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By Caitlin Burke

They're essential to your workout, and buying the right pair is key to preventing injury. Like loved ones, running shoes should never be taken for granted. Herewith, a thorough review of how to find the best shoe for your foot type.

Different Feet
A Running Shoe for Everyone
Jargon Basement
When to Replace Your Shoes
Getting the Best Fit
A Shopping-Day Cheat Sheet

Women's feet are different from men's, and running shoes are specialized to accommodate those differences. The more you understand about what you need in a shoe, the more easily you can get the performance you're looking for.

The first decision is where to shop. "Big box" sports emporiums, department stores, specialty running shops - all carry running shoes, but all sell them differently. Big box stores may offer the largest selection of shoes but lack the staff to help you choose the right pair. Department stores or mall shops have a smaller selection of shoes and the staff may not be trained to help you distinguish running shoes from more casual models. The attention and knowledge of staff in specialty running stores is useful, especially for beginning runners who don't know their foot needs.


Women typically have narrower heels and wider forefeet (the ball of the foot). Also, some research suggests that women tend to overpronate: an excess of the natural inward rolling motion that helps the foot to absorb shock. The main foot categories are defined by arch type:

The normal arch: You have a normal arch if your footprints show the ball and heel connected by a broad band along the outside edge. A normal arch is considered "biomechanically efficient" - not in need of gait correction or specialized support. Runners with normal arches should seek shoes that offer basic stability features and cushioning.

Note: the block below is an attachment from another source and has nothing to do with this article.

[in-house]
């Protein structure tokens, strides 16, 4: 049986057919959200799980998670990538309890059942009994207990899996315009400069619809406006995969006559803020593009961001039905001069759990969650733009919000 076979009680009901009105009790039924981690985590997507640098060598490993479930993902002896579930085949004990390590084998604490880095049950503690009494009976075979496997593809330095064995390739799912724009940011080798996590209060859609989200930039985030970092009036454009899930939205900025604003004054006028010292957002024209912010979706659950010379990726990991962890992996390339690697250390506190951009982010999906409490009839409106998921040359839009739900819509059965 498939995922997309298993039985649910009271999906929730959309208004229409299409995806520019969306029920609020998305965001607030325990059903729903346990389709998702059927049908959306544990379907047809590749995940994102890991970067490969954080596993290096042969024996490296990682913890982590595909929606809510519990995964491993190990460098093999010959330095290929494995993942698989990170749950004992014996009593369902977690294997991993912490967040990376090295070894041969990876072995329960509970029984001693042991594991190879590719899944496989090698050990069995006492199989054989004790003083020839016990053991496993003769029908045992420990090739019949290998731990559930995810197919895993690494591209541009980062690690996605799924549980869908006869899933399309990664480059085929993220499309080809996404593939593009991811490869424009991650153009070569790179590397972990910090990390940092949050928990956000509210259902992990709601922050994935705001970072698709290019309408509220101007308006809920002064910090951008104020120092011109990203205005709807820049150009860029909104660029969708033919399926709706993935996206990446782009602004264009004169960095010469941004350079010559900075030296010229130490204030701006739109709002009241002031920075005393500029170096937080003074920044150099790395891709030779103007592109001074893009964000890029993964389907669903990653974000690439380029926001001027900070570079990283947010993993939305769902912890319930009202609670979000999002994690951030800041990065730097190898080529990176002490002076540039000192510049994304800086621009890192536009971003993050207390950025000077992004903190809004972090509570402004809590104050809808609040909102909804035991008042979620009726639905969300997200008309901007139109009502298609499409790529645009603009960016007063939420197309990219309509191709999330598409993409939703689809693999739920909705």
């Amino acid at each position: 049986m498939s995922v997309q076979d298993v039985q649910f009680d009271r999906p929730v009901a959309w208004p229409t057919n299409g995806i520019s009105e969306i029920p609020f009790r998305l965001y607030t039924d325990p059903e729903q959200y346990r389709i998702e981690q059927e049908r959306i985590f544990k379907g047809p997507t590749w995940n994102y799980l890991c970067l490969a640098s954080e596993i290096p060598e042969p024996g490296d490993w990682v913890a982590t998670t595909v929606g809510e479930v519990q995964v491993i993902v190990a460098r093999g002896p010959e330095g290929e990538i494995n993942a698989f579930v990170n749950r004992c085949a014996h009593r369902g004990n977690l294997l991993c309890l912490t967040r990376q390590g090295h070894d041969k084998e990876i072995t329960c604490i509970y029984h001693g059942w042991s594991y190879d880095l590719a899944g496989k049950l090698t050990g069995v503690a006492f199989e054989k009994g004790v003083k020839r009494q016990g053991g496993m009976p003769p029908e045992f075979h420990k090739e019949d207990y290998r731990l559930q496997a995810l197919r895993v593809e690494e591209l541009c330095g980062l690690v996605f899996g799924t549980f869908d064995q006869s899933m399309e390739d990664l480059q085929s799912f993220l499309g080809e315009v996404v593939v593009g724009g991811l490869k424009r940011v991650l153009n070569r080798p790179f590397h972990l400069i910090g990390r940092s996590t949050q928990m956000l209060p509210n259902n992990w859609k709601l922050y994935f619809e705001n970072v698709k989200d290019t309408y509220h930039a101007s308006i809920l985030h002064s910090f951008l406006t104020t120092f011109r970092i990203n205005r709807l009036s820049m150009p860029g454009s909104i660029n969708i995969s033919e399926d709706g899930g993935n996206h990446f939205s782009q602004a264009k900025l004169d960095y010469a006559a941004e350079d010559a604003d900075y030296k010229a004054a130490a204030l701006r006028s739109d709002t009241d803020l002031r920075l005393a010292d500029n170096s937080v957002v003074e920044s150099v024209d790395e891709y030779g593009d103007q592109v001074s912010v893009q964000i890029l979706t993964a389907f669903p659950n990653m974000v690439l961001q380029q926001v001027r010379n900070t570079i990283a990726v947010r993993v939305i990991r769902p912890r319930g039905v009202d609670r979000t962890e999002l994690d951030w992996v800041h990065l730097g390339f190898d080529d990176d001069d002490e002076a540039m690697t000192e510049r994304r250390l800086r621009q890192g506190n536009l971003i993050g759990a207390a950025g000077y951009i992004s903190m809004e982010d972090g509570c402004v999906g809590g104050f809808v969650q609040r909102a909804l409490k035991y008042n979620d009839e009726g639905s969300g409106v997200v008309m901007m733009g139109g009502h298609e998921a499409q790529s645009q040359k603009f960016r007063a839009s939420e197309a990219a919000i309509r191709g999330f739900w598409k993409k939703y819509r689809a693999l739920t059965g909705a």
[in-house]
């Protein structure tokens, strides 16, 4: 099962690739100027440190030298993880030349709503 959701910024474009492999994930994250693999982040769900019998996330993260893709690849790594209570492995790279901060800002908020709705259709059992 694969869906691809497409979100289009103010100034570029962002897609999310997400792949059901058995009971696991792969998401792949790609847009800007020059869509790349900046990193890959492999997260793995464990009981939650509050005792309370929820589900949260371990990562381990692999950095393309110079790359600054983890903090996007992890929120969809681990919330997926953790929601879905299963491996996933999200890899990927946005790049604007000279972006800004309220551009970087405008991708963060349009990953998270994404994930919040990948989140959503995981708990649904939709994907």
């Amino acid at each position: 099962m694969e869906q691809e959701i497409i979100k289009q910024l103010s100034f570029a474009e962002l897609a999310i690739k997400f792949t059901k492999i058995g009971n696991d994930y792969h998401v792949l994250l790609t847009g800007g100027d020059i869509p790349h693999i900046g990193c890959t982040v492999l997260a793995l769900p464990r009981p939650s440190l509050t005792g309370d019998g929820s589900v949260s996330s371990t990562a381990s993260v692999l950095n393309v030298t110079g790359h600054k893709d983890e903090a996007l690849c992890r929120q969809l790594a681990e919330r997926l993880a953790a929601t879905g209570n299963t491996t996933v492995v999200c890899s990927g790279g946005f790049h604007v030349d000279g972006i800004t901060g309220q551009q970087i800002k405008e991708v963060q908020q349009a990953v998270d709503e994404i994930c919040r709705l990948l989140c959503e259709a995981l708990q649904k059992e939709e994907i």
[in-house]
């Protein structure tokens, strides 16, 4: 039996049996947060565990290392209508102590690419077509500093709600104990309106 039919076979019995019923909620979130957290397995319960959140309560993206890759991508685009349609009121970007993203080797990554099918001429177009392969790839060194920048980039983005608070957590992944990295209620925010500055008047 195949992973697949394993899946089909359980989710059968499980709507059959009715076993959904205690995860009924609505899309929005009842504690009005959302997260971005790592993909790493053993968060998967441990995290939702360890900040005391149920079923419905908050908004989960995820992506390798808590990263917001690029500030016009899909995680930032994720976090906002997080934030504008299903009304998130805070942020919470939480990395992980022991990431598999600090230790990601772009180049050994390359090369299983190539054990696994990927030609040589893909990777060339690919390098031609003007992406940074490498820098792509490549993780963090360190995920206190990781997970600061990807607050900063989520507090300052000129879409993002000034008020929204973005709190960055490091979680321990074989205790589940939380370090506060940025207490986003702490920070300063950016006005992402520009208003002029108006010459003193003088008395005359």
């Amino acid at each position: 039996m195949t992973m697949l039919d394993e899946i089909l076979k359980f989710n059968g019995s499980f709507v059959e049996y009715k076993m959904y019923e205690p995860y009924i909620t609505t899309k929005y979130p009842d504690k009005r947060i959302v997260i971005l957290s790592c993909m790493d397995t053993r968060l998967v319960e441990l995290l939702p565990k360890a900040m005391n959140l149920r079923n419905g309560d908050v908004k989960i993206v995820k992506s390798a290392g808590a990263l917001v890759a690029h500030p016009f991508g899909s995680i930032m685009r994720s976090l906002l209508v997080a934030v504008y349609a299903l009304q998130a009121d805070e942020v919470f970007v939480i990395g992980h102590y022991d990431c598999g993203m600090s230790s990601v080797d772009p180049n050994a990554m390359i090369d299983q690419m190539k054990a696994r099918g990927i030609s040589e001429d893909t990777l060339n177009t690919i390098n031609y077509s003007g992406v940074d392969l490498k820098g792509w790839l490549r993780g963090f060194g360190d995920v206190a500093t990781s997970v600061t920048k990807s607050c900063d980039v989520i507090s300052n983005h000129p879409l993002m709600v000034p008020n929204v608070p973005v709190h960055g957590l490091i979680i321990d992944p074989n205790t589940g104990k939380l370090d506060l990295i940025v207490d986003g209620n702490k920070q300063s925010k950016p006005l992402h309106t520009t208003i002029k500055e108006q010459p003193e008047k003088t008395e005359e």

The high arch: You have a high arch if your footprints show the ball and heel connected by a narrow band or no band along the outside edge. A high-arched foot may supinate, or roll outward. Because pronation is part of the shock-absorption function of the foot, high-arched feet may be poor shock absorbers. Cushioning shoes, which allow maximum movement and flexibility, are recommended for high-arched feet.

The flat foot: You have a flat foot if your footprints show the complete outline of your foot. Flat feet often overpronate, or roll inward excessively, while running. Motion-control shoes, with strong stability features and extensive medial (inner foot) support, are recommended for runners with flat feet.


Running shoes are designed to match different foot types. The following list describes the types of shoes and how they fit different foot needs.

Stability: Often suitable for individuals with normal arches, who are considered biomechanically efficient (see above). Stability shoes usually are built on a straight or semicurved model, or last. A stability shoe also offers some motion control and may be a good choice for a mild overpronator.

Cushioning: Recommended for the high-arched runner, whose foot may roll outward (supinate) rather than the natural slight inward roll, or whose feet may be relatively rigid. Cushioning shoes emphasize flexibility and usually are built on a curved or semicurved last to encourage a normal motion of the foot. Cushioning shoes usually offer no medial (inner foot) support.

Motion control: Designed for runners with flat feet, or overpronators, who have excessive inward rolling motion in their gait. Motion-control shoes tend to be built on a straight last and offer more stability features as well as additional parts, such as medial posts, to prevent overpronation.